Cynthia Nixon Says Sex and the City Had "a Lot of the Failings of the Feminist Movement"

See what the activist and actress, who portrayed Miranda Hobbes, had to say about the series

By Jess Cohen Apr 29, 2019 9:43 PMTags
Sex and the City, Cynthia NixonHBO

Cynthia Nixon believes Sex and the City is a "feminist show," but she also thinks it had "a lot of the failings of the feminist movement in it."

The 53-year-old star, who portrayed Miranda Hobbes in the SATC TV show and movies, is speaking out about the series that catapulted her to stardom alongside co-stars Sarah Jessica Parker, Kim Cattrall and Kristin Davis. In a new interview with IndieWire, conducted before the premiere of her new movie Stray Dolls at the Tribeca Film Festival, Nixon reflects on the series, which premiered on HBO in 1998, and how it would be different today.

"Well, I certainly think we would not have all been white, God forbid," Nixon tells the outlet. "One of the hardest things for me — it was at the time, too — is looking back and seeing how much of it centered around money, right? And how, Steve, my [character's] husband, was like the closest we got to a working class guy, you know? Never mind a working class woman, right?"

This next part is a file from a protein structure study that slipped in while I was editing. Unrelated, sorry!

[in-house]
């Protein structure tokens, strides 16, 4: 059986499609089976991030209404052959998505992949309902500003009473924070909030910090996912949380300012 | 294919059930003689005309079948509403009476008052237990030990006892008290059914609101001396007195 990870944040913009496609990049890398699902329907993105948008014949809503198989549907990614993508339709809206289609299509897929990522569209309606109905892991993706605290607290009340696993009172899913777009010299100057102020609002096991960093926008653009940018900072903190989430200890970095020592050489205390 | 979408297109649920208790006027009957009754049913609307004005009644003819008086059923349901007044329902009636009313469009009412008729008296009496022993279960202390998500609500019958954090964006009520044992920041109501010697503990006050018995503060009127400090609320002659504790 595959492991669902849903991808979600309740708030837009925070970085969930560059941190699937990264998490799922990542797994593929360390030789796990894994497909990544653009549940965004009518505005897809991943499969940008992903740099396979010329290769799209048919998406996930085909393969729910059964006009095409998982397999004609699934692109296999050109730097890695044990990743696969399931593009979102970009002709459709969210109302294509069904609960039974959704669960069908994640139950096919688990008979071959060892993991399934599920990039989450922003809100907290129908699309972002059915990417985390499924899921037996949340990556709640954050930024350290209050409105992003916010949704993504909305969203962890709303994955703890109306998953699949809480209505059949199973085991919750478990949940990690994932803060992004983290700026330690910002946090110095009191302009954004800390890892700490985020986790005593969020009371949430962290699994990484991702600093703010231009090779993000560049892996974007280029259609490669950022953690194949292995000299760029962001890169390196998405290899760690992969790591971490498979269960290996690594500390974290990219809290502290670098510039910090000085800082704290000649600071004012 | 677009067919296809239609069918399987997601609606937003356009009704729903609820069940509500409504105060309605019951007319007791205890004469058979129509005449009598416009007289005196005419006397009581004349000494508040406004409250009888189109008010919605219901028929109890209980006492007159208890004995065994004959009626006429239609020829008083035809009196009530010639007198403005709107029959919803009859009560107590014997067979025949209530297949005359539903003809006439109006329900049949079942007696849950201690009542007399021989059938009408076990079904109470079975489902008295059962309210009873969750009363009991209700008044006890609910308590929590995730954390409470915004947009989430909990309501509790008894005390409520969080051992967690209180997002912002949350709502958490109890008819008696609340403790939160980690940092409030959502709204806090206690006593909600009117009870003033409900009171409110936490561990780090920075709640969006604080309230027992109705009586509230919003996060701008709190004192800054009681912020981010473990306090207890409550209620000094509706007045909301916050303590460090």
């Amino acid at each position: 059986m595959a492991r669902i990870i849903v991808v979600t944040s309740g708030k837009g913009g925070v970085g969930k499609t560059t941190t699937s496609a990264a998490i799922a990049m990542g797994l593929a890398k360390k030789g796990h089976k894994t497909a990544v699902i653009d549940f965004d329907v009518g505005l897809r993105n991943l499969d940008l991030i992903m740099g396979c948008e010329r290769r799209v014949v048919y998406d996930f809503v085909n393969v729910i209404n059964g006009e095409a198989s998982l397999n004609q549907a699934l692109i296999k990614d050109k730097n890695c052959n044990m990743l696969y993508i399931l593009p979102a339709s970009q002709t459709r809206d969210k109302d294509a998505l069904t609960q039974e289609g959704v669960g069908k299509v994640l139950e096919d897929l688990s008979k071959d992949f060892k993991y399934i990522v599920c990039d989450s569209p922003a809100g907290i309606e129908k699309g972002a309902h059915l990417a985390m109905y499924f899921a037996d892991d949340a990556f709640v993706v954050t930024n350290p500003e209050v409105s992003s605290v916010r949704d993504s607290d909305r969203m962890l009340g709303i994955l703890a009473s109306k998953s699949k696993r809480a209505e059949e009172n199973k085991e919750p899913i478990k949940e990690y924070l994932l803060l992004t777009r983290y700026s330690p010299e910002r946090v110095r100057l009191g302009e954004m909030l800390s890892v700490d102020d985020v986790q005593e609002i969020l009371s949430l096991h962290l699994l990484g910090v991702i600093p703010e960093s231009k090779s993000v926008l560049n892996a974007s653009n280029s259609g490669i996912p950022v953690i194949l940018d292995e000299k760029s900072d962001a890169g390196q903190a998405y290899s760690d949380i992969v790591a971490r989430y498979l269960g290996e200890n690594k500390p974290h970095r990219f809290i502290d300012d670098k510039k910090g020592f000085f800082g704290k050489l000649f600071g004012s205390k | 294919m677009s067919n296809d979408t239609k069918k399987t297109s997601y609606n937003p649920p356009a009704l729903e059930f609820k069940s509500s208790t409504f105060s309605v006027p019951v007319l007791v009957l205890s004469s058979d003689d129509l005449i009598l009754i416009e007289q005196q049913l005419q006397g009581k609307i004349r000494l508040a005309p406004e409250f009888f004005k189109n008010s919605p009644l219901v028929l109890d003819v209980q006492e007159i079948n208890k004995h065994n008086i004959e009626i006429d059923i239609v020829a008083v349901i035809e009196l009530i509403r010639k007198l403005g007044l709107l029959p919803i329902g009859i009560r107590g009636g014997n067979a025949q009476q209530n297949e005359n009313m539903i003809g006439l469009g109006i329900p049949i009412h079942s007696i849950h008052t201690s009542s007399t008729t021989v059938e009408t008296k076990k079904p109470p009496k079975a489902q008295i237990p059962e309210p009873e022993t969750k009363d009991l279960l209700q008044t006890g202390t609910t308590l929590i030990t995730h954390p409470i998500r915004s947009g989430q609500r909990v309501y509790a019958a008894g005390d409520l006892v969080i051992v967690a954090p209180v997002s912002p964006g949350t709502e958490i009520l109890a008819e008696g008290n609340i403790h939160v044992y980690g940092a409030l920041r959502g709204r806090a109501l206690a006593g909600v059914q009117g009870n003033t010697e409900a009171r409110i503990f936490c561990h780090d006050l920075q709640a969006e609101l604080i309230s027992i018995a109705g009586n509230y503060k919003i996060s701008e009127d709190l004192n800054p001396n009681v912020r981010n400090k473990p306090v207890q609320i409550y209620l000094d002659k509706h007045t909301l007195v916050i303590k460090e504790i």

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The actress, activist and politician—who ran for governor of New York in 2018—also addresses the idea of perfection that's portrayed in the show.

"Also, I think we wouldn't all look like that," Nixon shares with IndieWire. "In terms of like, the perfection factor. In terms of always looking so incredible. And I know that's the fantasy element, and in terms of the show that was important. But I think there's a lot of ways that people can be visually compelling without looking — quote unquote — perfect."

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"There was so much debate when [Sex and the City] came out about whether it was a feminist show or not, which I always thought was stupid — of course it's a feminist show," Nixon goes on to tell the outlet. "But I think it has a lot of the failings of the feminist movement in it. In that it's like white, moneyed ladies who are fighting for their empowerment. In a bit of a bubble."

After six seasons, Sex and the City aired its final episode in Feb. 2004. The show then moved to the big screen with 2008's Sex and the City movie, which was followed by 2010's Sex and the City 2. Then, while fans of the series hoped for a Sex and the City 3, plans for a third film seemingly fell through.

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